FinTekNeeks

From Minimalism To Tech

Money

Value offers us one form of money that can be useful in any situation. Value may or may not be legal tender and it may or may not be gold in a situation, but if we have value, we may be able to use the value to exchange for other value. We’ll look at value in the social context of an argument, debate or disagreement among peers and how we can use the value of staying within the situation to increase our other values, some of which may be financial. Don’t feel bad if you struggle with this, as it takes a lot of work to improve this area of life. We make mistakes here too, so we’re working on this just like many of you are as well.

How To Handle Disagreement

Since we know that value comes from strong behavior, as we improve our behavior, we’ll be able to exchange value easier. We gain wealth from value when we talk to people we share disagreements. In general, most disagreements challenge us, so if we can’t handle a challenge, we’re weak and we’re in a situation where we’re not growing as people. Like Thomas Sowell communicates in the below video isolation will lead to poverty and backwardness. We don’t want this for ourselves. This means that we will sometimes meet people who communicate incorrect truths or statements and while we can correct them, we may not find it beneficial to do so. This tip involves the second situation – we disagree, but we have no interest in debating. How can we do this?

“Isolation almost invariably means poverty and backwardness” (4:50). Take it from Thomas Sowell – echo chambers are incredibly dangerous and will lead straight to poverty.

Do we want to be people with very strong and imposing views? No. People with very strong opinions, like the people who engage in witch hunts, often end up alienating many people around them. They don’t realize this at the time, but they slowly lose respect, friendships, and huge opportunity. They create their own isolation by being “better than everyone” and making it clear.

We are not better than anyone. We will never be better than anyone.

If we meet someone with a strong opinion, we should practice taking an assessment of the situation. The person’s behavior is communicating that their ideas trump people and relationships with people. Is that what we want? What value can we obtain from imposing our ideas on others, who may not accept these ideas? We can all agree and disagree, but being nasty to people when we disagree alienates us from others. One way to handle the disagreemnt is to say nothing. Listen to the person, take mental notes, and be friendly. When our chance comes to give our opinion, let’s give it with grace, so that we avoid being people with a strong view – “… That’s just my view. I’ve been wrong before, so take it with a grain of salt.” Ending (or leading) with humilty helps prevent us from coming off too strong to others. If we still feel like we came off too strong, we can either avoid sharing our views, or emphasize past mistakes with more frequency when giving a view.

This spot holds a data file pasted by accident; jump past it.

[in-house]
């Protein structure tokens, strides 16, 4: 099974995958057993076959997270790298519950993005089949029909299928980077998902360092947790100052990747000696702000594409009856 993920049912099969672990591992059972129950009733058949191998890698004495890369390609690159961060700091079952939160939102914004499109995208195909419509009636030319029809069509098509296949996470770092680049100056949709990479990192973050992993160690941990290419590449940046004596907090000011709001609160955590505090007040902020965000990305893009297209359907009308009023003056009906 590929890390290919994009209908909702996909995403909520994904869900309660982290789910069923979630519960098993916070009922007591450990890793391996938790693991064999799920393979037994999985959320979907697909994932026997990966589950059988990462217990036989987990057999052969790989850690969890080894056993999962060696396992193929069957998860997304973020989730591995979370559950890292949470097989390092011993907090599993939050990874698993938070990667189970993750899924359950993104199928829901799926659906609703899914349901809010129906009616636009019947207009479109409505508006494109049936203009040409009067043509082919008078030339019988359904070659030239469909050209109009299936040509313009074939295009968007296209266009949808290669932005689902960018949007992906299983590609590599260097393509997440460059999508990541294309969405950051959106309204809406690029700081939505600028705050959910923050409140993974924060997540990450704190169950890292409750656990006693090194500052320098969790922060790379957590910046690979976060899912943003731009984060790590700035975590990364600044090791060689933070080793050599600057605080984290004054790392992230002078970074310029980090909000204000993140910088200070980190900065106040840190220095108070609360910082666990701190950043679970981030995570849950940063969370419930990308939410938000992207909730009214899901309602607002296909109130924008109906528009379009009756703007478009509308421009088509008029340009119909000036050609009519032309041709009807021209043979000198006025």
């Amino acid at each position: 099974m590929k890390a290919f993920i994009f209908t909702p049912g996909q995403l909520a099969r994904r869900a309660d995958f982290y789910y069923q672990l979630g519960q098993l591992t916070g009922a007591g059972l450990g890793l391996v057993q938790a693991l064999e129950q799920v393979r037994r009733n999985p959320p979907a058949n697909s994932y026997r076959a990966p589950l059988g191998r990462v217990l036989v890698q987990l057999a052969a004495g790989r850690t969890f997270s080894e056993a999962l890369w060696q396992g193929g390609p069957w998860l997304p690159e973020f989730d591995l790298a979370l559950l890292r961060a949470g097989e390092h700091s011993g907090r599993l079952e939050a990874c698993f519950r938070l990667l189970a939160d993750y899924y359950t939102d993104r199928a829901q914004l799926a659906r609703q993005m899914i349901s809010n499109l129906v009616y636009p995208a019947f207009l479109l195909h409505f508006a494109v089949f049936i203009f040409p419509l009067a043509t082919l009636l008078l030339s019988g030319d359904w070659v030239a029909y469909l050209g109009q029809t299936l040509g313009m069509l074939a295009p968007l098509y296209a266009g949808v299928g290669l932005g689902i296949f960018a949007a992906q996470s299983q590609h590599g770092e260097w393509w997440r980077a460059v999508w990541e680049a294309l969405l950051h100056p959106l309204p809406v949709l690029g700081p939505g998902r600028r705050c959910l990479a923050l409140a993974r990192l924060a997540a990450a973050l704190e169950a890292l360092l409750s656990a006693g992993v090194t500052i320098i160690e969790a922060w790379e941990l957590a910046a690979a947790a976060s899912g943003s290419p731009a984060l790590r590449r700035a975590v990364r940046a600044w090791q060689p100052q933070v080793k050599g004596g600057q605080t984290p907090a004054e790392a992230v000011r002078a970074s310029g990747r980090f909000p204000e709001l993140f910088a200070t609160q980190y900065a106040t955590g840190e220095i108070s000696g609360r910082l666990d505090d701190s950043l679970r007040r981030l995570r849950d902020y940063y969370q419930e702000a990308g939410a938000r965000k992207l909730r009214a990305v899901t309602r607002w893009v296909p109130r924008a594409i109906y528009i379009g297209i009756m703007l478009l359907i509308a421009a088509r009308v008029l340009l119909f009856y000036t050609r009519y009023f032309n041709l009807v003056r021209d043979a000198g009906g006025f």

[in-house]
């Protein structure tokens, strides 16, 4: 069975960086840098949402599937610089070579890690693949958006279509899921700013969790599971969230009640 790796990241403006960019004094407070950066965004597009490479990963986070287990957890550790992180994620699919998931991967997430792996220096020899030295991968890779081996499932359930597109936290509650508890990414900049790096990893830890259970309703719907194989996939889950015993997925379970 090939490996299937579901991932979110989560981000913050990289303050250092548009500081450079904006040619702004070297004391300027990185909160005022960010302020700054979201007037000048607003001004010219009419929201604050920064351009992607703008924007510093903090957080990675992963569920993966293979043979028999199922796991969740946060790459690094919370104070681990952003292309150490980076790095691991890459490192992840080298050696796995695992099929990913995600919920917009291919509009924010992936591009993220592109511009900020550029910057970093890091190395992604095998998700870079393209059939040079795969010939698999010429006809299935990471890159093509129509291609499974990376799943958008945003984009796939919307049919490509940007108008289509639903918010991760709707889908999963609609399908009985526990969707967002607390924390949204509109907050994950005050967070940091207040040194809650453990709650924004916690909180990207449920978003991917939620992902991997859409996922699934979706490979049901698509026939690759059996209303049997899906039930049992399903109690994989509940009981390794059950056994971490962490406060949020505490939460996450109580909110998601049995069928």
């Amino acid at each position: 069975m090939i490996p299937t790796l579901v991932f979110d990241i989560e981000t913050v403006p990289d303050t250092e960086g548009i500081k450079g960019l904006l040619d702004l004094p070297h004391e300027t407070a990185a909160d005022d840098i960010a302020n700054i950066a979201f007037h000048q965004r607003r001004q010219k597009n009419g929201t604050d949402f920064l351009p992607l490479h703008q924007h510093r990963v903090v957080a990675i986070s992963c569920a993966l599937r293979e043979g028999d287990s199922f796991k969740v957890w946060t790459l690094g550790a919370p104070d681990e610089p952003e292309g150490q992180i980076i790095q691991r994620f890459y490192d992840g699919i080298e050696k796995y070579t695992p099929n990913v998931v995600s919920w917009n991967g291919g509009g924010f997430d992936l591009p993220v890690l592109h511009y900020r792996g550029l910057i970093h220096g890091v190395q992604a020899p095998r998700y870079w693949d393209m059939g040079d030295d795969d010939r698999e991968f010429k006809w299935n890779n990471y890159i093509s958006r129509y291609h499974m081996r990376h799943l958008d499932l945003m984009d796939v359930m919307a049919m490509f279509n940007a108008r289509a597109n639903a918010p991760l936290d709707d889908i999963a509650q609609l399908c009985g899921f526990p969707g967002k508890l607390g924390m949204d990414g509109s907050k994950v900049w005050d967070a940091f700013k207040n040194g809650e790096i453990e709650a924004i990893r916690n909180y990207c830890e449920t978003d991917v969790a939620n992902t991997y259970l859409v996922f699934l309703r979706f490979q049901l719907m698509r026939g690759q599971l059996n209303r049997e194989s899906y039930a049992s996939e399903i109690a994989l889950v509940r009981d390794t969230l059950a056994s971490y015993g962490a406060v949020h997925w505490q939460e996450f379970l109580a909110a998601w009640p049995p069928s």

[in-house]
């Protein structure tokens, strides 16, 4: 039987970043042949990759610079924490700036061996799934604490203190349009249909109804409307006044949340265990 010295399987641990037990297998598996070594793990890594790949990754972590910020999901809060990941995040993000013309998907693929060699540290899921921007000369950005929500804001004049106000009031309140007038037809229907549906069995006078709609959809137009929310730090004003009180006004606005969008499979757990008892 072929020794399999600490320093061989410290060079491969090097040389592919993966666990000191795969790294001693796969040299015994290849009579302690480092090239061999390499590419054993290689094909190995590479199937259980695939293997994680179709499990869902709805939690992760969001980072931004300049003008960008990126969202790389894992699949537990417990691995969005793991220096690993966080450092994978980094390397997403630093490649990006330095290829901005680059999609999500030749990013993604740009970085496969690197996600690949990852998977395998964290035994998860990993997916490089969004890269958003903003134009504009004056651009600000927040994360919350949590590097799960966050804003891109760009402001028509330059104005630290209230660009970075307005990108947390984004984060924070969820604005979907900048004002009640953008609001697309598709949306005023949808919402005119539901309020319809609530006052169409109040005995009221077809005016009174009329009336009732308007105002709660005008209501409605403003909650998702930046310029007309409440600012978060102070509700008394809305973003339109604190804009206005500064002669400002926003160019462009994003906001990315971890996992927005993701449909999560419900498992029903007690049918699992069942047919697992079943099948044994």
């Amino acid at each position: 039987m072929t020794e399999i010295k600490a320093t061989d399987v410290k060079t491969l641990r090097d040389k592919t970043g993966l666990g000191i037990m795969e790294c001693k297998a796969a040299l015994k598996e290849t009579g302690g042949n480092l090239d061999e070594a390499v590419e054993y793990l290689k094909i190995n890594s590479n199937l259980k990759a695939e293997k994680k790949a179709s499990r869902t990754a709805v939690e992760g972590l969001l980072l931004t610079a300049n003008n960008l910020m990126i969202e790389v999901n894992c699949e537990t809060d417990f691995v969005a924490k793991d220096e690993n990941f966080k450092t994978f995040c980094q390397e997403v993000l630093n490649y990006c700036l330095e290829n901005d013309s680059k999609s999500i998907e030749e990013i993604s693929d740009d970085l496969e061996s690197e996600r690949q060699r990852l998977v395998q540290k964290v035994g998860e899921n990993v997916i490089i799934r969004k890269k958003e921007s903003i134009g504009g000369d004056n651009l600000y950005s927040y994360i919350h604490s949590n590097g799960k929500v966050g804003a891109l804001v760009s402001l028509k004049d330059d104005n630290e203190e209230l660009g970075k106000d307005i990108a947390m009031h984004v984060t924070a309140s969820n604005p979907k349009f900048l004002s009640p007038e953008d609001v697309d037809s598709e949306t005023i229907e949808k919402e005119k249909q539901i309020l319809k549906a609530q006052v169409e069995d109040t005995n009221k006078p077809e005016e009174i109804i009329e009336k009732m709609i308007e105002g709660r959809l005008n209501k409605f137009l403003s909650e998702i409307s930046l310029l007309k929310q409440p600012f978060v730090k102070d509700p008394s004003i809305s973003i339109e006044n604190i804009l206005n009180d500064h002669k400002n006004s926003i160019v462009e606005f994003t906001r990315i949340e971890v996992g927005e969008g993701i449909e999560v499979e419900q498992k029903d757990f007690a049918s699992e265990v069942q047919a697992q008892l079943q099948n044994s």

Remember: we are not better than anyone and alienating others will directly reduce opportunities in life.

Listen. If the person expresses a view we don’t share, but we find interesting or that we consider may have some truth (challenging our comfort zone), let’s listen to them. We may learn new information. We may learn a new skill – such as learning to listen (a very rare skill). We may even connect dots we didn’t realize. Some of the “wrong” opinions I’ve heard at one time, have been true in other times, and all of them have taught me at least one other skill – from learning to communication style.

Since listening requires more discipline than talking, the inherent nature of listening builds value in the form of discipline. If someone expresses a view that we don’t share and we feel the urge to disagree, the nature of saying nothing is an act of discipline. Also, if we reflect on disagreement we’ve had in the past, how did expressing our view make us richer? Did it make us richer? Did it move us forward? Did we learn anything valuable? Did we become more disciplined? Most of the time, expressing a view is a waste. Still, most people will do it, so this gives us plenty of opportunities to listen and not speak.

Assess the situation. Suppose that we’re in a group of ten people and one person expresses a view that others do not share and an argument ensues. We immediately have a social experiment unfolding in front of us. Is it the view that causes the debate? The word choice? The way the view was conveyed? Consider how a simple situation, like negotiation, allows us to assess the same questions as well – is the person pushing back upset over the price only, or something else? We will face plenty of opportunities to speak and learning to assess social situations quietly helps us determine how we can best proceed when we’re in these situations.

Negotiation provides a great example of where learning to handle disagreements directly creates value – with financial value being a direct benefit, in some cases. In podcast 107, we’ll discuss the 2 negotiation tips that result in a 60-70% success rate with raises at companies, even during a recessionary period.

Most people will never assess a situation because this requires mental effort and it requires that we put aside our emotional bias. People love their emotions and their emotional reactions, as it these come easy with no effort. Anytime we feel our emotions arise, we should immediately pause and ask ourselves why we feel so stronly about something. We should not be people of emotions; as Sun Tzu warns, “Do not use arms because of your emotions.” Think. Assess. Reflect.

Final Thoughts